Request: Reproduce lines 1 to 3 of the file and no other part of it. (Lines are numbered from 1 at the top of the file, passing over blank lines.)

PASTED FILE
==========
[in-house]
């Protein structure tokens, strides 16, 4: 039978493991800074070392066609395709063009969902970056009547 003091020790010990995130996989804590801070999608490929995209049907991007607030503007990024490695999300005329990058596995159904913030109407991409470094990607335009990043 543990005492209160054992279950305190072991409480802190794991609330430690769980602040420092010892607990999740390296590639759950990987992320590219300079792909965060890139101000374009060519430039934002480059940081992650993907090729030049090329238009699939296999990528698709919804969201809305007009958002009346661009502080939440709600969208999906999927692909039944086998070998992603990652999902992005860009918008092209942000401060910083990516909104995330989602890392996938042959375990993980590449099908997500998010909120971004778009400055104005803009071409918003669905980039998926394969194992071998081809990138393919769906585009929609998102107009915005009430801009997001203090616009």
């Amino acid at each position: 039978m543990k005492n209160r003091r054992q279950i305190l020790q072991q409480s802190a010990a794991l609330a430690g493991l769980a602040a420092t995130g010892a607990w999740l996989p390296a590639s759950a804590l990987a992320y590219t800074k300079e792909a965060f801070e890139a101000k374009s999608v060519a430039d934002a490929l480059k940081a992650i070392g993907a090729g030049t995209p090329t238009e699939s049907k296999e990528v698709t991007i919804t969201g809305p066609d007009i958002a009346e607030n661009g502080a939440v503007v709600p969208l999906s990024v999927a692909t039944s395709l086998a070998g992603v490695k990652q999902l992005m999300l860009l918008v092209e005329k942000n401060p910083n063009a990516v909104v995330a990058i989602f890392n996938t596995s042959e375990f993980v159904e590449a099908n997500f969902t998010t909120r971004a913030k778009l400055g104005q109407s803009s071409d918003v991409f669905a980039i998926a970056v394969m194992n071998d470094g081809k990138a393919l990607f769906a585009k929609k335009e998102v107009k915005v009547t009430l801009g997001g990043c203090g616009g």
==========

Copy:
[in-house]
């Protein structure tokens, strides 16, 4: 039978493991800074070392066609395709063009969902970056009547 003091020790010990995130996989804590801070999608490929995209049907991007607030503007990024490695999300005329990058596995159904913030109407991409470094990607335009990043 543990005492209160054992279950305190072991409480802190794991609330430690769980602040420092010892607990999740390296590639759950990987992320590219300079792909965060890139101000374009060519430039934002480059940081992650993907090729030049090329238009699939296999990528698709919804969201809305007009958002009346661009502080939440709600969208999906999927692909039944086998070998992603990652999902992005860009918008092209942000401060910083990516909104995330989602890392996938042959375990993980590449099908997500998010909120971004778009400055104005803009071409918003669905980039998926394969194992071998081809990138393919769906585009929609998102107009915005009430801009997001203090616009």
């Amino acid at each position: 039978m543990k005492n209160r003091r054992q279950i305190l020790q072991q409480s802190a010990a794991l609330a430690g493991l769980a602040a420092t995130g010892a607990w999740l996989p390296a590639s759950a804590l990987a992320y590219t800074k300079e792909a965060f801070e890139a101000k374009s999608v060519a430039d934002a490929l480059k940081a992650i070392g993907a090729g030049t995209p090329t238009e699939s049907k296999e990528v698709t991007i919804t969201g809305p066609d007009i958002a009346e607030n661009g502080a939440v503007v709600p969208l999906s990024v999927a692909t039944s395709l086998a070998g992603v490695k990652q999902l992005m999300l860009l918008v092209e005329k942000n401060p910083n063009a990516v909104v995330a990058i989602f890392n996938t596995s042959e375990f993980v159904e590449a099908n997500f969902t998010t909120r971004a913030k778009l400055g104005q109407s803009s071409d918003v991409f669905a980039i998926a970056v394969m194992n071998d470094g081809k990138a393919l990607f769906a585009k929609k335009e998102v107009k915005v009547t009430l801009g997001g990043c203090g616009g």